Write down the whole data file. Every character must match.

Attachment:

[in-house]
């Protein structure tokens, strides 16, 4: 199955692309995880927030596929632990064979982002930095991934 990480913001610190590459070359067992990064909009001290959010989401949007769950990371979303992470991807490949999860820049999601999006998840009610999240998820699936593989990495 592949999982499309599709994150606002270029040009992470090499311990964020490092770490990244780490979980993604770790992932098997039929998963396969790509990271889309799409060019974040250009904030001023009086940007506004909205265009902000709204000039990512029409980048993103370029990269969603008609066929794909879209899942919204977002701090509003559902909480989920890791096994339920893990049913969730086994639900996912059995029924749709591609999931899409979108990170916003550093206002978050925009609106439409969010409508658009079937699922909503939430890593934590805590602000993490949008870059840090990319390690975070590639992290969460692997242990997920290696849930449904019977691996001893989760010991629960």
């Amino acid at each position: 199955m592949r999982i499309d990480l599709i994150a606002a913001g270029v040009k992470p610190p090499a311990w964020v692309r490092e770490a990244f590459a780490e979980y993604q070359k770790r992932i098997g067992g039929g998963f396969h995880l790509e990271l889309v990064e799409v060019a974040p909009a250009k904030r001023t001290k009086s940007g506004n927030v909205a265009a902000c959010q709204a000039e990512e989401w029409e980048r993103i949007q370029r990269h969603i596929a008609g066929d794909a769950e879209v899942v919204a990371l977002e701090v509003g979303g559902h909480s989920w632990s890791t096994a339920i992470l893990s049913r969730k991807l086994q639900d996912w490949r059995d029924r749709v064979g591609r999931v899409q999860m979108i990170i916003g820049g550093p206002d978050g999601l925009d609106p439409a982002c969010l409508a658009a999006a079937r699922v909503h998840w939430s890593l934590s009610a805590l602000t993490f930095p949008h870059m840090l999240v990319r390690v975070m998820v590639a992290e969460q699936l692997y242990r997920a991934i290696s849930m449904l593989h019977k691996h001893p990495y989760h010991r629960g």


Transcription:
[in-house]
């Protein structure tokens, strides 16, 4: 199955692309995880927030596929632990064979982002930095991934 990480913001610190590459070359067992990064909009001290959010989401949007769950990371979303992470991807490949999860820049999601999006998840009610999240998820699936593989990495 592949999982499309599709994150606002270029040009992470090499311990964020490092770490990244780490979980993604770790992932098997039929998963396969790509990271889309799409060019974040250009904030001023009086940007506004909205265009902000709204000039990512029409980048993103370029990269969603008609066929794909879209899942919204977002701090509003559902909480989920890791096994339920893990049913969730086994639900996912059995029924749709591609999931899409979108990170916003550093206002978050925009609106439409969010409508658009079937699922909503939430890593934590805590602000993490949008870059840090990319390690975070590639992290969460692997242990997920290696849930449904019977691996001893989760010991629960």
């Amino acid at each position: 199955m592949r999982i499309d990480l599709i994150a606002a913001g270029v040009k992470p610190p090499a311990w964020v692309r490092e770490a990244f590459a780490e979980y993604q070359k770790r992932i098997g067992g039929g998963f396969h995880l790509e990271l889309v990064e799409v060019a974040p909009a250009k904030r001023t001290k009086s940007g506004n927030v909205a265009a902000c959010q709204a000039e990512e989401w029409e980048r993103i949007q370029r990269h969603i596929a008609g066929d794909a769950e879209v899942v919204a990371l977002e701090v509003g979303g559902h909480s989920w632990s890791t096994a339920i992470l893990s049913r969730k991807l086994q639900d996912w490949r059995d029924r749709v064979g591609r999931v899409q999860m979108i990170i916003g820049g550093p206002d978050g999601l925009d609106p439409a982002c969010l409508a658009a999006a079937r699922v909503h998840w939430s890593l934590s009610a805590l602000t993490f930095p949008h870059m840090l999240v990319r390690v975070m998820v590639a992290e969460q699936l692997y242990r997920a991934i290696s849930m449904l593989h019977k691996h001893p990495y989760h010991r629960g």